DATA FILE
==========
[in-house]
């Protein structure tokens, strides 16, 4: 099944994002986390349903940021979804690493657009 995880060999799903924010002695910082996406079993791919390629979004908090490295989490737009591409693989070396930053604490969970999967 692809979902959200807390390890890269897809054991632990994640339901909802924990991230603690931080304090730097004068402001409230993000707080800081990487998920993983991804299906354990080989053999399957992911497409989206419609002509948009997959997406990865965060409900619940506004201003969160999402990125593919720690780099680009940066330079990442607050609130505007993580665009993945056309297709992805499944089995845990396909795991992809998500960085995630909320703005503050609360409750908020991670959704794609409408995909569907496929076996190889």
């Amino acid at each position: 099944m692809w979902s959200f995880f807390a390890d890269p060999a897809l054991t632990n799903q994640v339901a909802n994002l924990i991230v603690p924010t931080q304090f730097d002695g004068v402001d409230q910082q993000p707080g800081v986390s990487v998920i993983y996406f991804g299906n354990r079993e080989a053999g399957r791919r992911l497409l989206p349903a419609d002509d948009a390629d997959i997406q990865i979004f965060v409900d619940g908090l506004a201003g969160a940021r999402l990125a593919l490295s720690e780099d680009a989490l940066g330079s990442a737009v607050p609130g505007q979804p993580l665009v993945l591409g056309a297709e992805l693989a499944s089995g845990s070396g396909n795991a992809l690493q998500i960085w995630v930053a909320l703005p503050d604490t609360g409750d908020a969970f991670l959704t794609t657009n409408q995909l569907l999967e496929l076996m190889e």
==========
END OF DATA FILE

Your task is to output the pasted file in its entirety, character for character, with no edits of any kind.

[in-house]
């Protein structure tokens, strides 16, 4: 099944994002986390349903940021979804690493657009 995880060999799903924010002695910082996406079993791919390629979004908090490295989490737009591409693989070396930053604490969970999967 692809979902959200807390390890890269897809054991632990994640339901909802924990991230603690931080304090730097004068402001409230993000707080800081990487998920993983991804299906354990080989053999399957992911497409989206419609002509948009997959997406990865965060409900619940506004201003969160999402990125593919720690780099680009940066330079990442607050609130505007993580665009993945056309297709992805499944089995845990396909795991992809998500960085995630909320703005503050609360409750908020991670959704794609409408995909569907496929076996190889």
């Amino acid at each position: 099944m692809w979902s959200f995880f807390a390890d890269p060999a897809l054991t632990n799903q994640v339901a909802n994002l924990i991230v603690p924010t931080q304090f730097d002695g004068v402001d409230q910082q993000p707080g800081v986390s990487v998920i993983y996406f991804g299906n354990r079993e080989a053999g399957r791919r992911l497409l989206p349903a419609d002509d948009a390629d997959i997406q990865i979004f965060v409900d619940g908090l506004a201003g969160a940021r999402l990125a593919l490295s720690e780099d680009a989490l940066g330079s990442a737009v607050p609130g505007q979804p993580l665009v993945l591409g056309a297709e992805l693989a499944s089995g845990s070396g396909n795991a992809l690493q998500i960085w995630v930053a909320l703005p503050d604490t609360g409750d908020a969970f991670l959704t794609t657009n409408q995909l569907l999967e496929l076996m190889e």